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Don’t ignore heart and stroke symptoms: in the midst of COVID-19, your health system is here to care for you

Even during a global pandemic like COVID-19, it is important to remember that when a heart attack or stroke occurs, getting the right care fast is critical.
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People experiencing heart attacks and strokes should call 9-1-1 immediately – even during the COVID-19 pandemic.
This urgent call from the Canadian Cardiovascular Society, the Canadian Stroke Best Practices Advisory Council and multiple reports from the front lines of hospitals around the world indicate a drop in the number of heart attack and stroke emergency room admissions.

“Due to our current pandemic, many people may think the hospital is the last place they should visit, even though they may be having symptoms of chest pain or shortness of breath,” said Dr. Sean Virani. “However, delaying access to clinical care can be life threatening or life altering.”

The consequences of delaying critical care

Even during a global pandemic like COVID-19, it is important to remember that when a heart attack or stroke occurs, getting the right care fast is critical. Each minute without oxygen and blood flow to the brain or heart increases the risk of permanent damage and death. Every second counts.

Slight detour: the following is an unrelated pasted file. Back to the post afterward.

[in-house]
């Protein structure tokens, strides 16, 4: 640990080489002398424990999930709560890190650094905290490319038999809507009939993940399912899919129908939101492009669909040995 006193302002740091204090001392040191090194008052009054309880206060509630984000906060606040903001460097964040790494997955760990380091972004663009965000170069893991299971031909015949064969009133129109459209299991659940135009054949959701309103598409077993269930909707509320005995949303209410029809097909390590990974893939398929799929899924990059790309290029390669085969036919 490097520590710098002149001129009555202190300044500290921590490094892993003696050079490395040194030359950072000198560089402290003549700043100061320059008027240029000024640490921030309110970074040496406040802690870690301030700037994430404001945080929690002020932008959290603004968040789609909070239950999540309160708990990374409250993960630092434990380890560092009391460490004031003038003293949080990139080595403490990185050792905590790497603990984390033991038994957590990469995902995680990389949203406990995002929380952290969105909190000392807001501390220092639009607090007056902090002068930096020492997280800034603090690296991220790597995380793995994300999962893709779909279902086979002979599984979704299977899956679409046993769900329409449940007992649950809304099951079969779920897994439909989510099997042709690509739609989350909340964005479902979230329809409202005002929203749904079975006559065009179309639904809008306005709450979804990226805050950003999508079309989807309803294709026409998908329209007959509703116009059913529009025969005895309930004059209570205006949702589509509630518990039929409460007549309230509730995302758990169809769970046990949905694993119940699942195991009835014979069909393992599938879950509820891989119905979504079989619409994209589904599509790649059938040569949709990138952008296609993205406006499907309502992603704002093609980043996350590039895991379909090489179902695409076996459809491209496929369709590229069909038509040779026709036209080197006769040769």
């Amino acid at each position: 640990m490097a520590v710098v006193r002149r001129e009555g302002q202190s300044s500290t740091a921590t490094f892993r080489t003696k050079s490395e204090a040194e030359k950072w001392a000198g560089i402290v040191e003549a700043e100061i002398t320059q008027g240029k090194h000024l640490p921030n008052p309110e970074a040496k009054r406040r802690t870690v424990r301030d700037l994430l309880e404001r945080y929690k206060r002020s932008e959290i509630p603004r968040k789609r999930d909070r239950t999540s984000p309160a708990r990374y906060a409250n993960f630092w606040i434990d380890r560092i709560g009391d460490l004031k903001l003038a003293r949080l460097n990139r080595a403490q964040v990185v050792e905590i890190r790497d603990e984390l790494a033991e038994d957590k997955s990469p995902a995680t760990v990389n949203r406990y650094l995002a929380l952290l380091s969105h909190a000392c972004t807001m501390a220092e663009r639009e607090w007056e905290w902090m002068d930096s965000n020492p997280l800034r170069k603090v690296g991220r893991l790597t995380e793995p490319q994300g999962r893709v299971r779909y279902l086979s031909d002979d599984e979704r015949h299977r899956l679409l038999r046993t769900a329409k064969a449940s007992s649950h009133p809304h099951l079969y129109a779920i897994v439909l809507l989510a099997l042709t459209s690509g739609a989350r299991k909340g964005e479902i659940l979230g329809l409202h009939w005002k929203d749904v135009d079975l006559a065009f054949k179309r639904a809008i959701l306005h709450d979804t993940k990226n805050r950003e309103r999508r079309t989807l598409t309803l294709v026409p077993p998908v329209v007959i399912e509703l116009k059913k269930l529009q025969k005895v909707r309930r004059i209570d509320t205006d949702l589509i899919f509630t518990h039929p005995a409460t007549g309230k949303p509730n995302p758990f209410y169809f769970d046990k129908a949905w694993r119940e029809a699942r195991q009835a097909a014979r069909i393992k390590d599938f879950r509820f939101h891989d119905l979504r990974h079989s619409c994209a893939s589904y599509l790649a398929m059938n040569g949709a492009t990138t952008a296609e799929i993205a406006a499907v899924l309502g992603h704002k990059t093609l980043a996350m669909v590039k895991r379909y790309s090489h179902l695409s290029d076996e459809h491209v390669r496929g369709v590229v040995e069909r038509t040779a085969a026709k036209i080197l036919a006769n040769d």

In British Columbia, Cardiac Services BCStroke Services BC and BC Emergency Health Services have identified a significantly lower volume of critical cardiovascular presentations and subsequent interventions when comparing January – April 2019 with the same period in 2020.

“This year we’ve noticed a decline in people presenting with stroke, cardiac arrest and heart attack for emergency care,” added Dr. Virani. “This is distressing as we have no evidence that indicates that fewer heart attacks or strokes are happening in our province compared to last year.”
Cardiac Services BC noted a drop in treatments for ST-elevation myocardial infarction (STEMI), a very serious type of heart attack where there is a complete blockage of blood flow in a coronary artery supplying the heart with oxygen-rich blood. This decrease is consistent with drops in coronary revascularization treatments like percutaneous coronary intervention (PCI) and other treatment methods like fibrinolysis.

According to the Heart & Stroke Foundation:
  • Each year, an estimated 35,000 cardiac arrests occur in Canada. The vast majority happen in public places or at home, and few people survive. But survival rates double if someone performs CPR and uses an automated external defibrillator (AED).
  • Each year in Canada, 62,000 strokes occur. It’s a leading cause of death and a major cause of disability. Strokes have a devastating impact on Canadian families, and can change lives in a second.
heart attack, or myocardial infarction (MI), occurs when blood flow is reduced or stops to a part of the heart muscle. If not promptly treated, this disruption in blood flow can cause damage to the heart muscle or be fatal. The national target for cardiologists in Canada is to initiate treatment within 2 hours of first medical contact and to complete treatment within 12 hours of symptom onset. Time is of the essence and seeking rapid medical attention is critical.